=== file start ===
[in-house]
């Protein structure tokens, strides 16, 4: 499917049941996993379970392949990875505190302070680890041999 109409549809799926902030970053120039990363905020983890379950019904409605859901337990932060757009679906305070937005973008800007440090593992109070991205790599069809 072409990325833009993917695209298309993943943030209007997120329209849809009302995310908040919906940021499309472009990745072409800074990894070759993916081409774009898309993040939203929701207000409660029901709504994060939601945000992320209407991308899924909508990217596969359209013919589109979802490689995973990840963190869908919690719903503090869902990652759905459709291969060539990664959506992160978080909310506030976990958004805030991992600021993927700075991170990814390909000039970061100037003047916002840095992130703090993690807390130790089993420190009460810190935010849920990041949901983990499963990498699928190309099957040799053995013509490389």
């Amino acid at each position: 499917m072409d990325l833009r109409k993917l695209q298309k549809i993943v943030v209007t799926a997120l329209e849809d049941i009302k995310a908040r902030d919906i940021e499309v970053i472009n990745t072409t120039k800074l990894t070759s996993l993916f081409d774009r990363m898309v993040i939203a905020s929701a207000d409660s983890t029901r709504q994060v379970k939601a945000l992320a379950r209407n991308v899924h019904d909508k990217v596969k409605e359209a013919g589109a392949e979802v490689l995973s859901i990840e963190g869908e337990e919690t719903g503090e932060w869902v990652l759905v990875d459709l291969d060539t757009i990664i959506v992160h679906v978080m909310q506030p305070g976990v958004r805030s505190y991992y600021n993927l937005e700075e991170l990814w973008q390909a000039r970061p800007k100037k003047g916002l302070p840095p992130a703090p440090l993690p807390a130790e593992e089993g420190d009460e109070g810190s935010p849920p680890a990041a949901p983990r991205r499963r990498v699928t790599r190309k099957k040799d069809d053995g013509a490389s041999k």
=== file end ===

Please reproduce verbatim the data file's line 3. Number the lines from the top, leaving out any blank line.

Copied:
């Amino acid at each position: 499917m072409d990325l833009r109409k993917l695209q298309k549809i993943v943030v209007t799926a997120l329209e849809d049941i009302k995310a908040r902030d919906i940021e499309v970053i472009n990745t072409t120039k800074l990894t070759s996993l993916f081409d774009r990363m898309v993040i939203a905020s929701a207000d409660s983890t029901r709504q994060v379970k939601a945000l992320a379950r209407n991308v899924h019904d909508k990217v596969k409605e359209a013919g589109a392949e979802v490689l995973s859901i990840e963190g869908e337990e919690t719903g503090e932060w869902v990652l759905v990875d459709l291969d060539t757009i990664i959506v992160h679906v978080m909310q506030p305070g976990v958004r805030s505190y991992y600021n993927l937005e700075e991170l990814w973008q390909a000039r970061p800007k100037k003047g916002l302070p840095p992130a703090p440090l993690p807390a130790e593992e089993g420190d009460e109070g810190s935010p849920p680890a990041a949901p983990r991205r499963r990498v699928t790599r190309k099957k040799d069809d053995g013509a490389s041999k």